Power BI: If you have a Cloud of Words, let them Fly!

[2016-July-31] Last week was my 2nd time participating at the local Toronto Open Data meetup (https://www.meetup.com/opentoronto/). The audience of this meetup is quite diverse and covers people with various occupations, such as: data enthusiasts, students, public service workers and other citizens who are united under one idea to explore publicly available open data sets and discuss ideas on how to improve public services of the city of Toronto.

This time we were looking at the 211 Youth Services Data data set that lists all social services available for youth in Toronto. 

Before I begin to share my experience working with this data set and building my new Power BI visualization, here is a link to a live Power BI report 211 Youth Services (Word Cloud) that I had a chance to present there

The data set itself was an Excel file with 24 worksheets representing different categories of services for 1447 agencies, where each of the agency had the following attributes:
  • AgencyName
  • LegalStatus
  • OfficePhone
  • EMail
  • Website
  • Address
  • Neighbourhood
  • Accessibility
  • Hours
  • Eligibility
  • Languages
  • Application
  • DescriptionService
  • DateUpdated

And I thought to myself, what if I can retrieve more insights out of this data in order to get better understanding of what actual work each of them do? And is there an efficient way to work work with such unstructured text data. So, I decided to specifically look at the DescriptionService column which is a free text attribute that describes different activities and programs for each of the agencies. 

And I think, that I've found a perfect visualization instrument that works really well with text data; it's the Word Cloud visual control was introduced for Power BI in November of 2015 (Visual Awesomeness Unlocked - The Word Cloud). Basically this visualization shows a set of words in a form of a cloud where font size of each word is defined by how frequently it is used within a given data set.

Usually they demonstrate a use case with Twitter data being analyzed, however I decided to challenge this with a text field from 211 data set where column size varied from 17 to 4197 characters for different agencies. Could Power BI Word Cloud handle that much of text data in a single row and could I work with at least a thousand records to build my visualization? It actually worked!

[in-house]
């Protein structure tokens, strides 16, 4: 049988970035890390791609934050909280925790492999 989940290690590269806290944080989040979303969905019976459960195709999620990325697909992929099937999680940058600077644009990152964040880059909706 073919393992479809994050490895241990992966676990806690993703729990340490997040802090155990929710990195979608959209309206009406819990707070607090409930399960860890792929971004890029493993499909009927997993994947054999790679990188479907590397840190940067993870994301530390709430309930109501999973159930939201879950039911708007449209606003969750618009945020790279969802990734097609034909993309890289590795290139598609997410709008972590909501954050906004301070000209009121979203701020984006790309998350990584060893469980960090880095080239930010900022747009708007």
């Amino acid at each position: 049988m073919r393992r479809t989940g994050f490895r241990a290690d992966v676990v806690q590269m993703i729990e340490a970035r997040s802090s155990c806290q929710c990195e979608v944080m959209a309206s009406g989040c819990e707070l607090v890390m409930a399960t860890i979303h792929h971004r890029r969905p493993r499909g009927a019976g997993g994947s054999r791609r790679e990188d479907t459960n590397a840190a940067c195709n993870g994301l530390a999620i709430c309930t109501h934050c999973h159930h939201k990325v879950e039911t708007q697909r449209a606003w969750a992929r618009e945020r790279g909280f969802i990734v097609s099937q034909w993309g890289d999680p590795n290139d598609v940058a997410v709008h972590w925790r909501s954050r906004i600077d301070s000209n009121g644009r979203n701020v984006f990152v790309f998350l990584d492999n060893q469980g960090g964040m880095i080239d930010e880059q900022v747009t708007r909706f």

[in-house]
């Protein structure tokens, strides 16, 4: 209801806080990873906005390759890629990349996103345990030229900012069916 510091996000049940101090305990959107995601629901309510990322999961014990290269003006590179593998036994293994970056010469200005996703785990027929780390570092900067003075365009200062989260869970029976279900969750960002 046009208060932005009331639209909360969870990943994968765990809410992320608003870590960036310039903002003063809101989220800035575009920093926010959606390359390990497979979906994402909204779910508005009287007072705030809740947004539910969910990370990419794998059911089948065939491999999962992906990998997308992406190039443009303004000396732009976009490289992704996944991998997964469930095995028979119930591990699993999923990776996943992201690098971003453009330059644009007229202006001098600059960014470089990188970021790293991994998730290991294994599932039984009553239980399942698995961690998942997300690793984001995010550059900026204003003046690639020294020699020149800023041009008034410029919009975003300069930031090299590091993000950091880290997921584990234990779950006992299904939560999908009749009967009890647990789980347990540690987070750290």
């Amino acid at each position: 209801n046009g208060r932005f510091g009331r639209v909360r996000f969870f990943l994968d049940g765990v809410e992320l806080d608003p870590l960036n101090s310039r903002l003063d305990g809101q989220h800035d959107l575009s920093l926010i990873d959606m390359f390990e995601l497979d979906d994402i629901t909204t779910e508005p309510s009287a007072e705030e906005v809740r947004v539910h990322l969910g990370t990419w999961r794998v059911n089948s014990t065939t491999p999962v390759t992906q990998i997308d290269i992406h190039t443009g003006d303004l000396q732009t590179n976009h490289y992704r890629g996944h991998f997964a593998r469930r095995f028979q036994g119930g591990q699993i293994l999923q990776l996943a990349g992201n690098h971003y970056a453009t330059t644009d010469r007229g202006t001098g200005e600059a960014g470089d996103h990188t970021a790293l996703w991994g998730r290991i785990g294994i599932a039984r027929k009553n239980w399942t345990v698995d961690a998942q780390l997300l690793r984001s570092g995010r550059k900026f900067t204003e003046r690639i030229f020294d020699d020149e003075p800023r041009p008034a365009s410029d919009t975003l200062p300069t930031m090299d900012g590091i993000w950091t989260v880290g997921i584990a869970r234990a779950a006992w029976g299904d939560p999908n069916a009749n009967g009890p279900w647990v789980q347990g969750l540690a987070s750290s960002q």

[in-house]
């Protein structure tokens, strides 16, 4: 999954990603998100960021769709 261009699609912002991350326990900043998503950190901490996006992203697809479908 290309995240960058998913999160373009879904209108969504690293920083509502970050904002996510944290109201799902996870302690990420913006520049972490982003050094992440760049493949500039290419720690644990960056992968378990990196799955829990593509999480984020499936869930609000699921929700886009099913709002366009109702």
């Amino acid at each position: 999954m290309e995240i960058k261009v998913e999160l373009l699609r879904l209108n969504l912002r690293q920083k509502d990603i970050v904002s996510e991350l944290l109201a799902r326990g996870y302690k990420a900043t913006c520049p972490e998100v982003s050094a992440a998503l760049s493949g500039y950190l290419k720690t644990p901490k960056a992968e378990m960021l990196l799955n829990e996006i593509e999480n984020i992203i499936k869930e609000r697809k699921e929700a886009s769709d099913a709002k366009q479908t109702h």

The beauty of the existent Power BI reporting approach is that your can build a report where each of the visualizations can interact with each other. So if I click the word "employment" in my Word Cloud visualization then both Bing Map and Agency count with this word are affected as well:

It's amazing that such interaction can drive further data analysis and possibilities are limitless: from better understanding of high frequently activities and outlier analysis within a set of programs that each agency provides.

A few additional thoughts if you want to work with this Power BI Word Cloud visualization:
- Spend more time cleaning and preparing your data, you wouldn't want to let your cloud of words to be filled with some incorrect text sentiments.
- Keep the "Rotate Text" option Off, otherwise the Word Cloud looks a bit messy.
- And definitely set "Stop Words" option to On; it helps to hide some common words (to, from, or, and, etc.) from your cloud, also you can add some other exceptional phrases to your stop list.

In overall, I've enjoyed working with this Word Cloud visualization and would highly recommend it for any unstructured text data analysis. 

So, If you have a Cloud of Words, let them Fly! :-)